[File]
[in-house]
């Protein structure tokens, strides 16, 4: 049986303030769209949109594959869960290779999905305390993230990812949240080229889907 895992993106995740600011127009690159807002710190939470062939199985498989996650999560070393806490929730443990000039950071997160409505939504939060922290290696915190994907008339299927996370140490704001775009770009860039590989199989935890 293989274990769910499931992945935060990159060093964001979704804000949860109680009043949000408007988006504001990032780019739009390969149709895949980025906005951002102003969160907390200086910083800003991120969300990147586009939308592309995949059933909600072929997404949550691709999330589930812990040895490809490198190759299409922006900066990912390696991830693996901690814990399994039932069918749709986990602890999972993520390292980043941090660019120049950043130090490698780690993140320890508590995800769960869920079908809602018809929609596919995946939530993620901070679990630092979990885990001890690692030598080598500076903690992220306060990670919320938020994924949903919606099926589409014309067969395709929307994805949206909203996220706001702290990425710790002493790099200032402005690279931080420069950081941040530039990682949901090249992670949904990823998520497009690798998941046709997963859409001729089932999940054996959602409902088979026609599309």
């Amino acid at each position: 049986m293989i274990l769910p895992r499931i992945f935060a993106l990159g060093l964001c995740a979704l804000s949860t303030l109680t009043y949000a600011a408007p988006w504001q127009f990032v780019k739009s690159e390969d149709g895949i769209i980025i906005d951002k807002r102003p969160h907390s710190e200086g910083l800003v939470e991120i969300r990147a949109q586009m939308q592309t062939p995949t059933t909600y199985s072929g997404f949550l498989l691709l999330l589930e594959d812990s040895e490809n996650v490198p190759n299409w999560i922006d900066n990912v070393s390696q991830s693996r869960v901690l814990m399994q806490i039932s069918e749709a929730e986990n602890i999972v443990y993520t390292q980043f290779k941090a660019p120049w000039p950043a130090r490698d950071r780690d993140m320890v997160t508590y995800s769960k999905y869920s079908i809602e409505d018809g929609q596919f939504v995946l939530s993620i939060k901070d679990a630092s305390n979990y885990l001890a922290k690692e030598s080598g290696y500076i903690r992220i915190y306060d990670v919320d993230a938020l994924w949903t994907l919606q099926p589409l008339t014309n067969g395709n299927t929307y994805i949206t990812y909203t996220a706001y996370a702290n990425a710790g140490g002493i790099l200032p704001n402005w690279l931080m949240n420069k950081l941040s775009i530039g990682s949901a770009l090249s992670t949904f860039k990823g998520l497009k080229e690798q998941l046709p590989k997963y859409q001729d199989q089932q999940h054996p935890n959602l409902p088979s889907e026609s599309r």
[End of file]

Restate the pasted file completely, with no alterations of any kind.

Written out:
[in-house]
């Protein structure tokens, strides 16, 4: 049986303030769209949109594959869960290779999905305390993230990812949240080229889907 895992993106995740600011127009690159807002710190939470062939199985498989996650999560070393806490929730443990000039950071997160409505939504939060922290290696915190994907008339299927996370140490704001775009770009860039590989199989935890 293989274990769910499931992945935060990159060093964001979704804000949860109680009043949000408007988006504001990032780019739009390969149709895949980025906005951002102003969160907390200086910083800003991120969300990147586009939308592309995949059933909600072929997404949550691709999330589930812990040895490809490198190759299409922006900066990912390696991830693996901690814990399994039932069918749709986990602890999972993520390292980043941090660019120049950043130090490698780690993140320890508590995800769960869920079908809602018809929609596919995946939530993620901070679990630092979990885990001890690692030598080598500076903690992220306060990670919320938020994924949903919606099926589409014309067969395709929307994805949206909203996220706001702290990425710790002493790099200032402005690279931080420069950081941040530039990682949901090249992670949904990823998520497009690798998941046709997963859409001729089932999940054996959602409902088979026609599309």
């Amino acid at each position: 049986m293989i274990l769910p895992r499931i992945f935060a993106l990159g060093l964001c995740a979704l804000s949860t303030l109680t009043y949000a600011a408007p988006w504001q127009f990032v780019k739009s690159e390969d149709g895949i769209i980025i906005d951002k807002r102003p969160h907390s710190e200086g910083l800003v939470e991120i969300r990147a949109q586009m939308q592309t062939p995949t059933t909600y199985s072929g997404f949550l498989l691709l999330l589930e594959d812990s040895e490809n996650v490198p190759n299409w999560i922006d900066n990912v070393s390696q991830s693996r869960v901690l814990m399994q806490i039932s069918e749709a929730e986990n602890i999972v443990y993520t390292q980043f290779k941090a660019p120049w000039p950043a130090r490698d950071r780690d993140m320890v997160t508590y995800s769960k999905y869920s079908i809602e409505d018809g929609q596919f939504v995946l939530s993620i939060k901070d679990a630092s305390n979990y885990l001890a922290k690692e030598s080598g290696y500076i903690r992220i915190y306060d990670v919320d993230a938020l994924w949903t994907l919606q099926p589409l008339t014309n067969g395709n299927t929307y994805i949206t990812y909203t996220a706001y996370a702290n990425a710790g140490g002493i790099l200032p704001n402005w690279l931080m949240n420069k950081l941040s775009i530039g990682s949901a770009l090249s992670t949904f860039k990823g998520l497009k080229e690798q998941l046709p590989k997963y859409q001729d199989q089932q999940h054996p935890n959602l409902p088979s889907e026609s599309r």